In sum, my style is definitely photojournalistic and documentary and if an image appears that has that little extra that all photographers recognise then I am ecstatic of course. And ironically as is often the case, those kinds of wow! photos are usually the ones that get rejected by clients, and funnily enough are some of the ones I included in the exhibit.
What inspired your photography project covering Hägersten?
My project documenting the neighbourhood of Hägersten started when I began writing (in Swedish) and photographing for a hyperlocal internet-based newspaper where I live. I never really paid much attention to my local surroundings my eye always set on the next foreign assignment. But then I slowed down and started observing my neighbourhood and pitching stories and doing them as I found them.
Today, eight months later I am on the editorial board of battrestadsdel.se and continue to produce local stories many of which are as exotic and fulfilling to do as anything far away. Producing two or three local stories a week generated a mountain of imagery where many individual images, at least in my mind, somehow percolated to the surface becoming more than the sum of their parts.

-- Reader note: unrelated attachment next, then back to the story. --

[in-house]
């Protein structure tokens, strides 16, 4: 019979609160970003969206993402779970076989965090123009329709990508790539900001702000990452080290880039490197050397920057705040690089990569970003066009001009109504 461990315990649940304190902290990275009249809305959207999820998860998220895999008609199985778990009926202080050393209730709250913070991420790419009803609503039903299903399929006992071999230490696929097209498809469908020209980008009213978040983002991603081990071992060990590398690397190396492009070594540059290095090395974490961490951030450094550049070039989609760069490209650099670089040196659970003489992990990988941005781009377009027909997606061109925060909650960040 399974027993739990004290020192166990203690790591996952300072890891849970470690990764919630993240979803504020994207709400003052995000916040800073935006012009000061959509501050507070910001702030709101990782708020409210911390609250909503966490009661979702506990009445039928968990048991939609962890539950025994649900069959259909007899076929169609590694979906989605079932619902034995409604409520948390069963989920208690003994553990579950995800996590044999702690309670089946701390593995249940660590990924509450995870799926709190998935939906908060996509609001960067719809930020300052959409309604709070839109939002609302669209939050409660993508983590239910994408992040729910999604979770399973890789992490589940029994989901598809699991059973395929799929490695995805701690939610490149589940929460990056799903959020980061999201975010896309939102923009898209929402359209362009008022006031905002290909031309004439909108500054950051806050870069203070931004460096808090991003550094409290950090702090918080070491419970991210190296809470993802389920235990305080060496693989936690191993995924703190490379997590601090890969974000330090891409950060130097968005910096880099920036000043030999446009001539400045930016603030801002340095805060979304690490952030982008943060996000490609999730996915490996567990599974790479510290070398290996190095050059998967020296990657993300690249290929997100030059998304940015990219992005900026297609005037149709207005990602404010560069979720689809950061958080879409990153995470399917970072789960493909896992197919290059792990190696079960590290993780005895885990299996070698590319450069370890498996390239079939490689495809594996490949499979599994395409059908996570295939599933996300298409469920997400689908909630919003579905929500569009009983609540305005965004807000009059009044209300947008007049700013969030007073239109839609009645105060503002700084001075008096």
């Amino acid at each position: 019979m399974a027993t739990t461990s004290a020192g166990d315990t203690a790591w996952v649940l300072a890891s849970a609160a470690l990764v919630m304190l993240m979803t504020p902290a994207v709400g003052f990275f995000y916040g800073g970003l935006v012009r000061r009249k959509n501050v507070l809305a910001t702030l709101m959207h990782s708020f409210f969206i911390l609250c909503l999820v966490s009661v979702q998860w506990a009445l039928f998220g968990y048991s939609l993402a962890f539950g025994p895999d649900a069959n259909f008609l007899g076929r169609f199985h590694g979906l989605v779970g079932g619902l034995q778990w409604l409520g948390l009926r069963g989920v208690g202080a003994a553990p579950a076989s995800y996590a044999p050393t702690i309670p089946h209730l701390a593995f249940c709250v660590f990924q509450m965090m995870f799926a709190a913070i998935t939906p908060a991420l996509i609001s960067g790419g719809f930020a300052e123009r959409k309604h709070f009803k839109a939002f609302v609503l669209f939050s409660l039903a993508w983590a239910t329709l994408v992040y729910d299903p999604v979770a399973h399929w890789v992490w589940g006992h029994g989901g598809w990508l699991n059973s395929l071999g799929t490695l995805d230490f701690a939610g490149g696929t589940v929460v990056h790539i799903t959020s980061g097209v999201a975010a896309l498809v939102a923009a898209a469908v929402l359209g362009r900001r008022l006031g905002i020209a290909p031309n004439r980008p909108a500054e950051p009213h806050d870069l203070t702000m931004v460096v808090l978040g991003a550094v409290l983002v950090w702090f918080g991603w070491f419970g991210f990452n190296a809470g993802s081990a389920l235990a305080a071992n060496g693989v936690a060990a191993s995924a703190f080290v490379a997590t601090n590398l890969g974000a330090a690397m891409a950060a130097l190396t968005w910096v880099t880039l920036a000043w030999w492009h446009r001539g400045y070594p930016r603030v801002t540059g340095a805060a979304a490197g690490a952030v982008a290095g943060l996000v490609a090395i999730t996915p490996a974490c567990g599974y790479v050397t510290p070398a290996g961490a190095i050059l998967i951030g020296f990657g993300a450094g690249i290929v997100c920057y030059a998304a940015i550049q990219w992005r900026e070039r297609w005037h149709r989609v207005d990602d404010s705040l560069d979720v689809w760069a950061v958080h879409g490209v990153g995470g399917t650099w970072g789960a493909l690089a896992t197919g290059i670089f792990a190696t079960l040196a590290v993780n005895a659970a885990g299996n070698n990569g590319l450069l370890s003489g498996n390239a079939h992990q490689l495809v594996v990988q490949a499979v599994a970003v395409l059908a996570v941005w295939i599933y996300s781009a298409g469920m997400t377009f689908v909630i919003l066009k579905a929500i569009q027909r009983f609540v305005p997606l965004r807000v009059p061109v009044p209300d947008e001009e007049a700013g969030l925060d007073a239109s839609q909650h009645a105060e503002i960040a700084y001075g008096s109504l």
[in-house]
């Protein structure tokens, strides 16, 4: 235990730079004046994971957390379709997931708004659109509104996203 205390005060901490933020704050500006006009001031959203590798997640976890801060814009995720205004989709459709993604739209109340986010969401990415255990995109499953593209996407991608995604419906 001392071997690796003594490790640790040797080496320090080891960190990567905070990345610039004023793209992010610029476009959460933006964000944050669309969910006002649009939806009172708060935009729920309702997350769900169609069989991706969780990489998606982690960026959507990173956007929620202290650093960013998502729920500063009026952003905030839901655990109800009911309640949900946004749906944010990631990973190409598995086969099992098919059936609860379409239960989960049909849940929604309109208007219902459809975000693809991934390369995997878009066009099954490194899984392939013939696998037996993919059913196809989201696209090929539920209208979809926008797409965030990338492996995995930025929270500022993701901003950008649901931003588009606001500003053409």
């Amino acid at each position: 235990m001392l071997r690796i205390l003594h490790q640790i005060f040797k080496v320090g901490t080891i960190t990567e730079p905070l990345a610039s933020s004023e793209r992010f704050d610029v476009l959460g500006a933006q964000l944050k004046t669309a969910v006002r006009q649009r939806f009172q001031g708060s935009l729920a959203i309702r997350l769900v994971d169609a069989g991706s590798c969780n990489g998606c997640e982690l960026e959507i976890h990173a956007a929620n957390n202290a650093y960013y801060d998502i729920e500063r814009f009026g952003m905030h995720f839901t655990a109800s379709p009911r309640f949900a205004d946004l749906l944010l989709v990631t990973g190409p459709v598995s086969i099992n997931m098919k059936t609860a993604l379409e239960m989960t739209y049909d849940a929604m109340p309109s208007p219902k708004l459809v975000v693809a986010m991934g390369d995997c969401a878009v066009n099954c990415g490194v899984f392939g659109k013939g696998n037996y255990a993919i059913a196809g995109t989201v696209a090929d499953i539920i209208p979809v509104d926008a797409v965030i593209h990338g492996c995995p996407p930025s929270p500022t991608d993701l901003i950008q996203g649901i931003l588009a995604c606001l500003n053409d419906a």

In other words, seen together, they presented a current, up-to-date, visual document of life in the Stockholm suburb of Hägersten in early 2015. A time capsule sounds way pretentious but that is what it was. I wanted to give new life to photos, photos of locals, that otherwise would have disappeared in the perpetual news cycle that envelops us all.
Tell us more about your exhibition?
The exhibition of 18 photos in the Liljeholmen Galleria or mall was a perfect example of a synergy between myself, the local newspaper and the local mall. I was looking for a place to exhibit, the newspaper needed and still needs exposure, and the mall, a commercial mecca, needed to show some involvement in local affairs, and still needs to profile itself on the cultural front as a kind of good will gesture to the people who shop there.
This kind of cultural exhibition in a commercially driven mall is actually quite unique in Sweden. When I was hanging the photos people actually asked if this was some kind of new advertising campaign, which was of course flattering, but I said no. I really wasn’t trying to sell anything. My sole purpose was to show what an interesting neighbourhood Hägersten actually is.